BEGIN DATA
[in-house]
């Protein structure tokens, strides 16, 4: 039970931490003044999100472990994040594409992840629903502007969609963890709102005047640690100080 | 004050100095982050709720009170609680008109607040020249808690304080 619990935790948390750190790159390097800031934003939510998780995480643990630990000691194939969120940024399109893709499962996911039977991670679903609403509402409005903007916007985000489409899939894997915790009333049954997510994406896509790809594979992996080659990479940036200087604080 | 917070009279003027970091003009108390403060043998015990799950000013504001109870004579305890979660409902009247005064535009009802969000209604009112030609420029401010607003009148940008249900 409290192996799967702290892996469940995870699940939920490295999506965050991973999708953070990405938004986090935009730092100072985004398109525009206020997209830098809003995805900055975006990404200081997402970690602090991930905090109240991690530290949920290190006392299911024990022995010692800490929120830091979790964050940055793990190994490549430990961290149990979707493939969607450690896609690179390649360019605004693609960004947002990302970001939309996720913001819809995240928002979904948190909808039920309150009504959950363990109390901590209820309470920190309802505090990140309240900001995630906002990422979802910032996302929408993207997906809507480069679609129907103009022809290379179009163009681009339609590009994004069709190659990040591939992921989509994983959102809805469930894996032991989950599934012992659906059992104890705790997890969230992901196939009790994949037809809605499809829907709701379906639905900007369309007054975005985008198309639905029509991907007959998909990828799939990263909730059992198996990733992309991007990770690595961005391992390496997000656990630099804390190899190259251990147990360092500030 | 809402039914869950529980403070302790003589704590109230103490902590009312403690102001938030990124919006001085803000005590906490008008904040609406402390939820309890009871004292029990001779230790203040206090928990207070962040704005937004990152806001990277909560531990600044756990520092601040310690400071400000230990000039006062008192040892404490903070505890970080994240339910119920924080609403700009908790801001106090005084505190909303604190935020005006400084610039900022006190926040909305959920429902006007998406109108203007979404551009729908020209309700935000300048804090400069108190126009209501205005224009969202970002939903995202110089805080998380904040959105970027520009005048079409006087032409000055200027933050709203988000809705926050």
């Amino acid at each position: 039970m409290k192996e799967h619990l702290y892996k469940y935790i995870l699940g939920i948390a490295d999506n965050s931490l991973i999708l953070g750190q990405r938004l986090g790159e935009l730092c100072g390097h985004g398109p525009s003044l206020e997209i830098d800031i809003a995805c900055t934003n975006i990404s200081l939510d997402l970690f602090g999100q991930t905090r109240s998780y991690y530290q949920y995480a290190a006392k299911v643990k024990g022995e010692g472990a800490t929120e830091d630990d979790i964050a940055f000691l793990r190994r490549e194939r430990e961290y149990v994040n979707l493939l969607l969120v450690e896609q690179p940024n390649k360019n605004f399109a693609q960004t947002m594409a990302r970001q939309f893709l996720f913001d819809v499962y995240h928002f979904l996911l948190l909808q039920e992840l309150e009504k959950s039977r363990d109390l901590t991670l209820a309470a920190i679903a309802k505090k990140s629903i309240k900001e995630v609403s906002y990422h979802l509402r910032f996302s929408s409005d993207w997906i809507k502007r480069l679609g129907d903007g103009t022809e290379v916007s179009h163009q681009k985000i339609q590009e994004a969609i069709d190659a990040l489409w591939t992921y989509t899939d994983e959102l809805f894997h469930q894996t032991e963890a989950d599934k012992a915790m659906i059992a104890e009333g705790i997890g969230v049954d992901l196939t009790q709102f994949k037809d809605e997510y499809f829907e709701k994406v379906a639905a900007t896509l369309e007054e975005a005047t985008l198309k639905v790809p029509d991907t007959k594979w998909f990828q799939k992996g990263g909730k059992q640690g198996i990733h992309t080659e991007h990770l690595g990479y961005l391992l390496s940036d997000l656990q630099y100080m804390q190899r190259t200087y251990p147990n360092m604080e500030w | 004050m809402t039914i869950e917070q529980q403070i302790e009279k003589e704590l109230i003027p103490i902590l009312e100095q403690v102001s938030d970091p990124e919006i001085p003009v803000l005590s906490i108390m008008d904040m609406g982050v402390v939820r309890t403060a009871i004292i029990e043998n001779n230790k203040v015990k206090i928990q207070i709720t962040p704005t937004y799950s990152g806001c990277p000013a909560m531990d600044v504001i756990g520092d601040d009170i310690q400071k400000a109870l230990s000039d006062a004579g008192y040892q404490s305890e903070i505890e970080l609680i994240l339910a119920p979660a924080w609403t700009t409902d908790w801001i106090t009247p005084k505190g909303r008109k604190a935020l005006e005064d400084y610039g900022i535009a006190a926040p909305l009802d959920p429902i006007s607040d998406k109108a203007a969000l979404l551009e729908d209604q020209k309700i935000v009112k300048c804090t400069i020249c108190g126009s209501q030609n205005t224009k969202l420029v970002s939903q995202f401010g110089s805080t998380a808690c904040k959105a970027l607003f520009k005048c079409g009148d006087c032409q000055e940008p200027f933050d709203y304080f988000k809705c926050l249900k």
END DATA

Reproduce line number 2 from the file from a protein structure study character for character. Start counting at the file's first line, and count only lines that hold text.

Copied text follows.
């Protein structure tokens, strides 16, 4: 039970931490003044999100472990994040594409992840629903502007969609963890709102005047640690100080 | 004050100095982050709720009170609680008109607040020249808690304080 619990935790948390750190790159390097800031934003939510998780995480643990630990000691194939969120940024399109893709499962996911039977991670679903609403509402409005903007916007985000489409899939894997915790009333049954997510994406896509790809594979992996080659990479940036200087604080 | 917070009279003027970091003009108390403060043998015990799950000013504001109870004579305890979660409902009247005064535009009802969000209604009112030609420029401010607003009148940008249900 409290192996799967702290892996469940995870699940939920490295999506965050991973999708953070990405938004986090935009730092100072985004398109525009206020997209830098809003995805900055975006990404200081997402970690602090991930905090109240991690530290949920290190006392299911024990022995010692800490929120830091979790964050940055793990190994490549430990961290149990979707493939969607450690896609690179390649360019605004693609960004947002990302970001939309996720913001819809995240928002979904948190909808039920309150009504959950363990109390901590209820309470920190309802505090990140309240900001995630906002990422979802910032996302929408993207997906809507480069679609129907103009022809290379179009163009681009339609590009994004069709190659990040591939992921989509994983959102809805469930894996032991989950599934012992659906059992104890705790997890969230992901196939009790994949037809809605499809829907709701379906639905900007369309007054975005985008198309639905029509991907007959998909990828799939990263909730059992198996990733992309991007990770690595961005391992390496997000656990630099804390190899190259251990147990360092500030 | 809402039914869950529980403070302790003589704590109230103490902590009312403690102001938030990124919006001085803000005590906490008008904040609406402390939820309890009871004292029990001779230790203040206090928990207070962040704005937004990152806001990277909560531990600044756990520092601040310690400071400000230990000039006062008192040892404490903070505890970080994240339910119920924080609403700009908790801001106090005084505190909303604190935020005006400084610039900022006190926040909305959920429902006007998406109108203007979404551009729908020209309700935000300048804090400069108190126009209501205005224009969202970002939903995202110089805080998380904040959105970027520009005048079409006087032409000055200027933050709203988000809705926050």